3. The owner fails to provide information or submit evidence requested by the city in the course of a VUT audit or review; or
4. The owner provides false information or submits false evidence to the city.[24]

Owners who fail to comply with the requirements of the Ottawa regime may be subject to a penalty of between $500 and $10,000 per offense.[25] Interest may also be imposed on unpaid VUT and penalties at a rate of 15% per year (1.5% per month).[26]

Conclusion

The current iterations of the Toronto and Ottawa vacant homes tax regimes contain a number of gaps and uncertainties. For example, under both regimes, the exception for residential properties undergoing major repairs or renovations each require that the city’s Chief Building Official believes that the work is being completed without “unnecessary delay.” However, there is no guidance on what constitutes “unnecessary delay”, and any determination by a Chief Building Official that there was “unnecessary delay” would presumably only be made after the annual declaration is filed in the course of an audit. Further guidance and refinement of the municipal By-laws enacting these regimes is needed, particularly as the applicable tax rate is expected to increase above 1% over time.[27] Further developments are expected as more municipalities introduce similar residential vacancy taxes. The city of Hamilton is expected to introduce the tax in 2024, and London, Windsor, Halton, Durham, Peel and York regions are also expected to impose residential vacancy tax regimes in the coming years.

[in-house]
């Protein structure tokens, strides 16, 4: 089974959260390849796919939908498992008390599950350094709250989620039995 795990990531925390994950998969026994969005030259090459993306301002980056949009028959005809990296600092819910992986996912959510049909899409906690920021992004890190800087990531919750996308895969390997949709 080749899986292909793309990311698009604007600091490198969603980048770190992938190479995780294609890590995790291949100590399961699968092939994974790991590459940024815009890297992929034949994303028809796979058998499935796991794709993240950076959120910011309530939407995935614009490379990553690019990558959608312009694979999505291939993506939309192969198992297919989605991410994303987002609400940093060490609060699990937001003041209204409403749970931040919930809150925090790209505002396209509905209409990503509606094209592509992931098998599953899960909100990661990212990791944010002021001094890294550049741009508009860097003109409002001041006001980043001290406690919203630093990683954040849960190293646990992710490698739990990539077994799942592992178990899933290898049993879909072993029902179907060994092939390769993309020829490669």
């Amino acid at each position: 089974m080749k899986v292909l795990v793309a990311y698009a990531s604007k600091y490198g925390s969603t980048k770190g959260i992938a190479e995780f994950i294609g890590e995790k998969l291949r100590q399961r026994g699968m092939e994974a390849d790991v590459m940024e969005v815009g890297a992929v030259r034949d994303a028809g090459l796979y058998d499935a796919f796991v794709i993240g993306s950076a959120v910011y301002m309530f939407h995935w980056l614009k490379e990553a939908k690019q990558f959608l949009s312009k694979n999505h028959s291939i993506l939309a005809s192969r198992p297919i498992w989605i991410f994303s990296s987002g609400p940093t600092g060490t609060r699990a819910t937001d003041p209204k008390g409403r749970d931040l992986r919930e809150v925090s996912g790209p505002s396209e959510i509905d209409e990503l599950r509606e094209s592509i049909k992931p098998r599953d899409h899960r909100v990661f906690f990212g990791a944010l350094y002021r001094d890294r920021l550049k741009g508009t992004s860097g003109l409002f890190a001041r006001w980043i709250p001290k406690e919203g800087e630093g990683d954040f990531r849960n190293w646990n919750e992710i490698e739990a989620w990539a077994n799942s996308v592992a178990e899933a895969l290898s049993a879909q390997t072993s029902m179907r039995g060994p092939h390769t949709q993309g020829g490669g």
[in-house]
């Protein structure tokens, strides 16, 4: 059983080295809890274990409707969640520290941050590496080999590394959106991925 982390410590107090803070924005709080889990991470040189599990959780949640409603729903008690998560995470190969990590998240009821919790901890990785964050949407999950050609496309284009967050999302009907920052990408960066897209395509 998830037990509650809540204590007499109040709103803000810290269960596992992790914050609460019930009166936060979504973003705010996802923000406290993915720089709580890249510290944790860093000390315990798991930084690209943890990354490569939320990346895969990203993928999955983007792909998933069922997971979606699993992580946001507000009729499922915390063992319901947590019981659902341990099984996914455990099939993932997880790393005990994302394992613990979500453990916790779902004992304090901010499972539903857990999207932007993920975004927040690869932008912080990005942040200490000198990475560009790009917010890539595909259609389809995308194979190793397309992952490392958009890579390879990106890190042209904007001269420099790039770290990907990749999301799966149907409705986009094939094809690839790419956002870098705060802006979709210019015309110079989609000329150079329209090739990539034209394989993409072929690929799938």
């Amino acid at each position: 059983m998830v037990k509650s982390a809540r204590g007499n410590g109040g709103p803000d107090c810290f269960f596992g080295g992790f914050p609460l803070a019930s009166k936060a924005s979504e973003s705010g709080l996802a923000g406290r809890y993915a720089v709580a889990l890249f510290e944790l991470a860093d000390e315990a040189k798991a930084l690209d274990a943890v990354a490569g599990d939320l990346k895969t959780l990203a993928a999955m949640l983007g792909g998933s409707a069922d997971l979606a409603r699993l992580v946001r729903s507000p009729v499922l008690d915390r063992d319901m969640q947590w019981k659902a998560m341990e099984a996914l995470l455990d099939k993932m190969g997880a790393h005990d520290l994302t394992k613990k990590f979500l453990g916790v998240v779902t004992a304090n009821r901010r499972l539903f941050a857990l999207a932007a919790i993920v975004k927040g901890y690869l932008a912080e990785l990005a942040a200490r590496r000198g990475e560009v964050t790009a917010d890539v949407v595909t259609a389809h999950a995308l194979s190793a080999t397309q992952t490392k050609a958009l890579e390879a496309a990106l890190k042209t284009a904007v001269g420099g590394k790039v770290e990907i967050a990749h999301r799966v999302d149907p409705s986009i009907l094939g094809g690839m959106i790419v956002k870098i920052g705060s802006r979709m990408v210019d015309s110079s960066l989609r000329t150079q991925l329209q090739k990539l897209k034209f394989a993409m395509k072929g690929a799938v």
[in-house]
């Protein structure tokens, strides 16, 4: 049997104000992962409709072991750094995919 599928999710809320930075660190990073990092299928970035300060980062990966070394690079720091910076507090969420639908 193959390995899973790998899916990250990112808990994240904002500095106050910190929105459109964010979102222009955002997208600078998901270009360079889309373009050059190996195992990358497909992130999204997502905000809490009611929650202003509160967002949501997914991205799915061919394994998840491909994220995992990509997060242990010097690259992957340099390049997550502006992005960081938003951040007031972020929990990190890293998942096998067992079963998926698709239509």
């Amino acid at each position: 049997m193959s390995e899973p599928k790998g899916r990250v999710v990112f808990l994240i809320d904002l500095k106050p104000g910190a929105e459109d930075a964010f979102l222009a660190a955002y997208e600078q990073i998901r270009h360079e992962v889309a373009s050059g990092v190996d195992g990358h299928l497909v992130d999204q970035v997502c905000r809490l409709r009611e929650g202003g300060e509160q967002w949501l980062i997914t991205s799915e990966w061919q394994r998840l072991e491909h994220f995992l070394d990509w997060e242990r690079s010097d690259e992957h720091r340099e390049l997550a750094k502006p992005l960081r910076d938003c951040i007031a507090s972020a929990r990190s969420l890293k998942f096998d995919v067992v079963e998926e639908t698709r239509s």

Should you have any questions or concerns, please feel free to reach out to a Member of Miller Thomson’s Corporate Tax Group.

[1] City of Toronto By-law 97-2022 [Toronto By-law]; City of Ottawa By-law 2022-135, Pt. 6 [Ottawa By-law].

[2] Toronto By-law, supra note 1, s 778-3.1.

[3] Ibid, s 778-1.1.

[4] Ibid, s 778-2.1.

[5] This exception is only available for 2 consecutive years.

[6] Toronto By-law, supra note 1, s 778-3.3.

[7] Ibid, ss 778-3.1-778-3.2.

[8] Ibid, s 778-4.1.

[9] Ibid, s 778-7.1.

[10] Ibid.

[11] Ibid, s 778-4.2.

[12] Ibid, s 778-9.2.

[13] Ibid, s 778-6.1.

[14] Defined as a property classified in the residential property tax class under the Assessment Act.

[15] Ottawa By-law, supra note 1, s 2(3).

[16] Ibid, s 3(1).

[17] Ibid, s 3(1)(f).

[18] As defined in By-law 2021-104.

[19] Ottawa By-law, supra note 1, s 3(1)(g).

[20] Ibid, s 2(4).

[21] Ibid, s 2(5).

[22] Ibid, s 5(1).

[23] Ibid, s 5(2).

[24] Ibid, s 6(1).

[25] Ibid, s 9(3).

[26] Ibid, s 2(7).

[27] The vacancy tax rate in Vancouver increased from 1% in 2017 to 5% in 2023.